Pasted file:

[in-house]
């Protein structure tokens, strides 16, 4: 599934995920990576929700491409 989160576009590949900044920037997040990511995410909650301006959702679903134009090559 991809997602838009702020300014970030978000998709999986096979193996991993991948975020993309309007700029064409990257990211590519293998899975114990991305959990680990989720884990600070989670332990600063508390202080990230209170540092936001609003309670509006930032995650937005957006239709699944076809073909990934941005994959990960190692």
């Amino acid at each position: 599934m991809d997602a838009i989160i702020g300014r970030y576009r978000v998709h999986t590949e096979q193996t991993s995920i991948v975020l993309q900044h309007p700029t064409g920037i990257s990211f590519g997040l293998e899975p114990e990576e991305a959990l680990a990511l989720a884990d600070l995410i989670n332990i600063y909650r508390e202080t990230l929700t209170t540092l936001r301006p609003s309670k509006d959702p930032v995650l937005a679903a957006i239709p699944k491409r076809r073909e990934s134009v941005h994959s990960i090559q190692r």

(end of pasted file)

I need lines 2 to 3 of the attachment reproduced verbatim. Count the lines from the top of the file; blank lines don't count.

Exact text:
């Protein structure tokens, strides 16, 4: 599934995920990576929700491409 989160576009590949900044920037997040990511995410909650301006959702679903134009090559 991809997602838009702020300014970030978000998709999986096979193996991993991948975020993309309007700029064409990257990211590519293998899975114990991305959990680990989720884990600070989670332990600063508390202080990230209170540092936001609003309670509006930032995650937005957006239709699944076809073909990934941005994959990960190692």
């Amino acid at each position: 599934m991809d997602a838009i989160i702020g300014r970030y576009r978000v998709h999986t590949e096979q193996t991993s995920i991948v975020l993309q900044h309007p700029t064409g920037i990257s990211f590519g997040l293998e899975p114990e990576e991305a959990l680990a990511l989720a884990d600070l995410i989670n332990i600063y909650r508390e202080t990230l929700t209170t540092l936001r301006p609003s309670k509006d959702p930032v995650l937005a679903a957006i239709p699944k491409r076809r073909e990934s134009v941005h994959s990960i090559q190692r």